Baylor > Lariat Archives > News


Faculty look back on life in their 'fort'

March 25, 2003

By Elivia Aguilar

In the fall of 1965, Dr. Robert Packard was handed the keys to a new house located on Guittard Street. He and his wife Joyce were the third family to move into the Fort Faculty neighborhood, constructed by former Baylor President Abner Vernon McCall.

Packard remembers one of the first steps he took to make his new house a home was to plant two magnolia trees and an oak tree in the front yard. Thirty-eight years later, Packard decided to sell his home back to Baylor administrators.

In October 2001, Baylor officials began negotiating with Fort Faculty residents to attain the faculty housing. According to the 2002 updated master plan for construction, the area now known as Fort Faculty is being considered for green space and a campus living and learning residential village. Baylor bought back the houses from those willing to sell for the full appraisal value.

'The master plan is a living document, so the plans are not set in stone, but those are the considerations,' said Rick Creel, assistant vice president for operations and facilities.

Baylor currently has two faculty and staff neighborhoods. The original is known as Fort Baylor, or Fort Faculty, and the other is known as Edgefield. About 30 to 35 houses make up the 14 acres of Fort Baylor, located between Speight Avenue and Bagby Avenue. Edgefield has about 30 houses and is the neighborhood by University Parks Drive and Bagby Avenue.

Close contact

The Fort Faculty neighborhood was constructed in 1961 in an attempt for faculty to be able to live closer to Baylor students. Most of the houses were built on Harrington and Guittard streets, which were named after Baylor professors.

After buying the property, Baylor administrators decided to lease the land to professors who were willing to stay.

Packard said there were a few regulations presented to them before they were allowed to move into their houses.

Some of the stipulations included mandatory underground utilities, garages not facing the street and houses with brick in the facade. Over the years, there were a few exceptions to those rules.

Neighborly ventures

After a few years of living in the faculty neighborhood, the Packards and other residents began a neighborhood association. Families with children participated in Fourth of July parades and other events throughout the year.

'It was neat to see everyone in the community participate in the parades and picnics that we had,' Packard said.

Childhood playground

Dr. Kent Gilbreath, professor of economics and a resident of Fort Faculty for 30 years, also remembers his children participating in the parades.

'This neighborhood was ideal for rearing children,' Gilbreath said. 'The university was basically my children's playground because we went for walks around campus.'

Gilbreath added that over the years he has had the opportunity to become acquainted with many of his neighbors and has invited his students over for dinner.

New kid on the block

In 1974, construction for the Albritton House, also located in the Fort Faculty neighborhood, began. The Albritton House, 336 Guittard, is where President Robert B. Sloan Jr. and his family live. Former President McCall and his family were the first to live in the Albritton House and in 1981, former President Herbert Reynolds and his family moved in.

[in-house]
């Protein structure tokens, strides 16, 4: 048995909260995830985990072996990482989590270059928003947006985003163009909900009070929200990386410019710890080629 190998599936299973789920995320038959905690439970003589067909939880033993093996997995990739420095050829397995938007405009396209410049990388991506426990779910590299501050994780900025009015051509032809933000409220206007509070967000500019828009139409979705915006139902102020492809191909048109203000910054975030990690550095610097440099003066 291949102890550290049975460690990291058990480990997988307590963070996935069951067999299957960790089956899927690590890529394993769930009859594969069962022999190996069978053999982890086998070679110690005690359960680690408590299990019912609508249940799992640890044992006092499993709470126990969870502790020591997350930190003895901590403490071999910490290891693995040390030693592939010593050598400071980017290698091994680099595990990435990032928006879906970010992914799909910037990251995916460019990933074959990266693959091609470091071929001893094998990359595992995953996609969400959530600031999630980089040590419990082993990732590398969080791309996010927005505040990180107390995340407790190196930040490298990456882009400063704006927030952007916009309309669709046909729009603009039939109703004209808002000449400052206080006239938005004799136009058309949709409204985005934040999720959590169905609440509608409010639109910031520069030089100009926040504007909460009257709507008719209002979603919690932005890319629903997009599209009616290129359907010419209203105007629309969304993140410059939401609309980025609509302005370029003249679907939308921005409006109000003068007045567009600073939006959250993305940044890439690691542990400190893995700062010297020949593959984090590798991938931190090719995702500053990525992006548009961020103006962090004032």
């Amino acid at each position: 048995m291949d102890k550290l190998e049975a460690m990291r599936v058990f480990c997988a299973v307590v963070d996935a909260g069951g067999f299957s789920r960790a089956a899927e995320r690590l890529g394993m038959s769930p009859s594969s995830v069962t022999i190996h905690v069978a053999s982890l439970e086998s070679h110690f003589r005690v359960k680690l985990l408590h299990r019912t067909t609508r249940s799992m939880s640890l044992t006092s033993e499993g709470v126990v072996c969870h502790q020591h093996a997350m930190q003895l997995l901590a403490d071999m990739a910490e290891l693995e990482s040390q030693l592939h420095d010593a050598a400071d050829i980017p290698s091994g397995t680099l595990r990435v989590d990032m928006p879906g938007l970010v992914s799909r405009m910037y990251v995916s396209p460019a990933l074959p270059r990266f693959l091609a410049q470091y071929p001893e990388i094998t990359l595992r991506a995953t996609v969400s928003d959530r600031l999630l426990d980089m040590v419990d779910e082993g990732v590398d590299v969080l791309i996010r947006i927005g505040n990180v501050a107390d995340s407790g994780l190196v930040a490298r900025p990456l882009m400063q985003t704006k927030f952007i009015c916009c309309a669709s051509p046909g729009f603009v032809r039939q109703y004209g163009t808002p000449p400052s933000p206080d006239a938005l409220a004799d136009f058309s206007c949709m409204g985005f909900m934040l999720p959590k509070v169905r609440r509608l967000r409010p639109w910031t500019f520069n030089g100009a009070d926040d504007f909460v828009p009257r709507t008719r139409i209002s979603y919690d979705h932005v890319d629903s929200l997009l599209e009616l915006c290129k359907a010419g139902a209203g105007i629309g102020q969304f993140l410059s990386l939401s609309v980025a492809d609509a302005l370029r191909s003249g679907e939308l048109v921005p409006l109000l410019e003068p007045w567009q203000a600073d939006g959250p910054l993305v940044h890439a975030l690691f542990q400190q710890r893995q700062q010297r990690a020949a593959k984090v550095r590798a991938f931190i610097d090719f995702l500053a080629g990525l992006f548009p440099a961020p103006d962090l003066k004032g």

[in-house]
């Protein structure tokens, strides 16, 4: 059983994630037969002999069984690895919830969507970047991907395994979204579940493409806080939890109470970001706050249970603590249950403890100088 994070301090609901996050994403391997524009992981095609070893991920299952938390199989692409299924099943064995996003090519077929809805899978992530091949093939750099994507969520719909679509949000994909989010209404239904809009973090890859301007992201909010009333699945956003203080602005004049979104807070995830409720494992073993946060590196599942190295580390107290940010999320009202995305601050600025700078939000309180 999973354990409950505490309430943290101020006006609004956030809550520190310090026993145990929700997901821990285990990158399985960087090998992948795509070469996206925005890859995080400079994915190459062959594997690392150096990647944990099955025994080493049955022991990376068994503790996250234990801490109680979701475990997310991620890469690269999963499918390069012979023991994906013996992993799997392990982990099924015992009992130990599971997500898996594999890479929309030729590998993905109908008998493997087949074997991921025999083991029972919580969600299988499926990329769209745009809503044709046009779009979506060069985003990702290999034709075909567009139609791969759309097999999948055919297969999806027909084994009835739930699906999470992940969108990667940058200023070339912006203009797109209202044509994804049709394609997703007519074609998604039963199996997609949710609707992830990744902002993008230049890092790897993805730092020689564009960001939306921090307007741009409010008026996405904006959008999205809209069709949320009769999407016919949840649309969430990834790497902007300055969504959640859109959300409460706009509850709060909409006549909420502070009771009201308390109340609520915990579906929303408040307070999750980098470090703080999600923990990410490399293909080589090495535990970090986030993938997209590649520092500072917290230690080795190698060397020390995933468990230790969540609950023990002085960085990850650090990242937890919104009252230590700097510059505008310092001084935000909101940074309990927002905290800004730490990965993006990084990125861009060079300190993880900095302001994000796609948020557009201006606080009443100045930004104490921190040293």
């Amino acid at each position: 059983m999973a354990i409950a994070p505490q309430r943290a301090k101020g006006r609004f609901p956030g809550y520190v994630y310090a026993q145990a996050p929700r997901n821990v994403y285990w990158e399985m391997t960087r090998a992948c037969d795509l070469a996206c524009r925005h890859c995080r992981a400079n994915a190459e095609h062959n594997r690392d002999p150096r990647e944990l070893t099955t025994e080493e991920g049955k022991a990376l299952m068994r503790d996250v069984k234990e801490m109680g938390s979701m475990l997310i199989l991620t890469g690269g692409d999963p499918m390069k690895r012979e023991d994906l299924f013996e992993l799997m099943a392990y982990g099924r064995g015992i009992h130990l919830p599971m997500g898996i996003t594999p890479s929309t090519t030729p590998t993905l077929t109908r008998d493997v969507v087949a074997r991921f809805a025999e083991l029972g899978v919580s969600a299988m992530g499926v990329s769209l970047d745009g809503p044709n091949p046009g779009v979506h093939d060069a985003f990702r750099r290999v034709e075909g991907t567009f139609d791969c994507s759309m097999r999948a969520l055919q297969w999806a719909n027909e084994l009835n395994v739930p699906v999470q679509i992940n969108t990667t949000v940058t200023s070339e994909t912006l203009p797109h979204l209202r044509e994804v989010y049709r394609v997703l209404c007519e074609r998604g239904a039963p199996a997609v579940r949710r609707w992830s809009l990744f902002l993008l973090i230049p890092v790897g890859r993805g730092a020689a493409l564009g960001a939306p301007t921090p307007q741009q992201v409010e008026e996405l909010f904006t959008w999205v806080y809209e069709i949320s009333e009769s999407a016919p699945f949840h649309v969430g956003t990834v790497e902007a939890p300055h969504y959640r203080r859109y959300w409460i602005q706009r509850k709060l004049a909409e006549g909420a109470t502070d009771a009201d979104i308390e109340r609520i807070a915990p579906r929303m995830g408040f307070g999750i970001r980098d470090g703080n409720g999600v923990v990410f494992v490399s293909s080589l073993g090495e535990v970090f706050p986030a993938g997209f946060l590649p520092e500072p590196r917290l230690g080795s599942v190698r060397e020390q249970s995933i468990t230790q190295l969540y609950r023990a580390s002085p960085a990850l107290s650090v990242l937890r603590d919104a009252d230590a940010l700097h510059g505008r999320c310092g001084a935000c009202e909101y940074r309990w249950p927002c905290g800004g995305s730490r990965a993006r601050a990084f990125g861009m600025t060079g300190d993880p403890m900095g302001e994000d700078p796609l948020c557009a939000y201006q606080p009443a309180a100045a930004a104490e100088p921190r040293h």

'There is lots of memorabilia from other families that have lived here and from people that have donated items throughout the years,' Sue Sloan said.

Years take their toll

However, things in the neighborhood began to change when people started to age.

Many of the residents moved from Waco with their sons and daughters and others died. Slowly, the community began to grow smaller.

Landscaping was not being maintained and the houses looked unkempt. Very few professors arriving at Baylor had interest in living in the community.

It was at this point that the neighborhood association grew concerned and gathered a committee of members to try to repair the deteriorating community.

'The idea was for members of the neighborhood association to get buyers for the houses so that they could be maintained properly,' Packard said.

Shift in fate

Buyers were found, but after meeting with Baylor administrators, the association discovered that the houses were not for sale.

'I planned to retire there and eventually give the land back to Baylor, so when I found this out I had to reconsider,' Packard said.

After negotiations on his property, Packard decided to appraise his home and accepted the money that Baylor offered. He and his wife found a new home away from the campus within a few months, but they continue to stay involved with Baylor events.

'Baylor was good to us,' Packard said. 'We gave up the house, not our home.'

Seven houses are still available for lease in the Fort Faculty neighborhood according to www3.baylor.edu/faculty_housing.

Memories in neighborhood

Gilbreath and Sloan continue to enjoy the sense of community that the neighborhood brings.

'We love being here and especially having students come visit,' Sloan said.

Sloan said she still smiles when she thinks about the time when she found a plastic pink flamingo with a banner wishing her family a 'Merry Christmas.'

'We have had our share of laughs living here,' Sloan said. 'It's wonderful.'

Convenient commute

Gilbreath said that one of the perks of living so close to campus is that he rides his motor scooter to class and only uses a gallon of gasoline per week.

'I don't know many people that can get to work and back like I can,' Gilbreath said.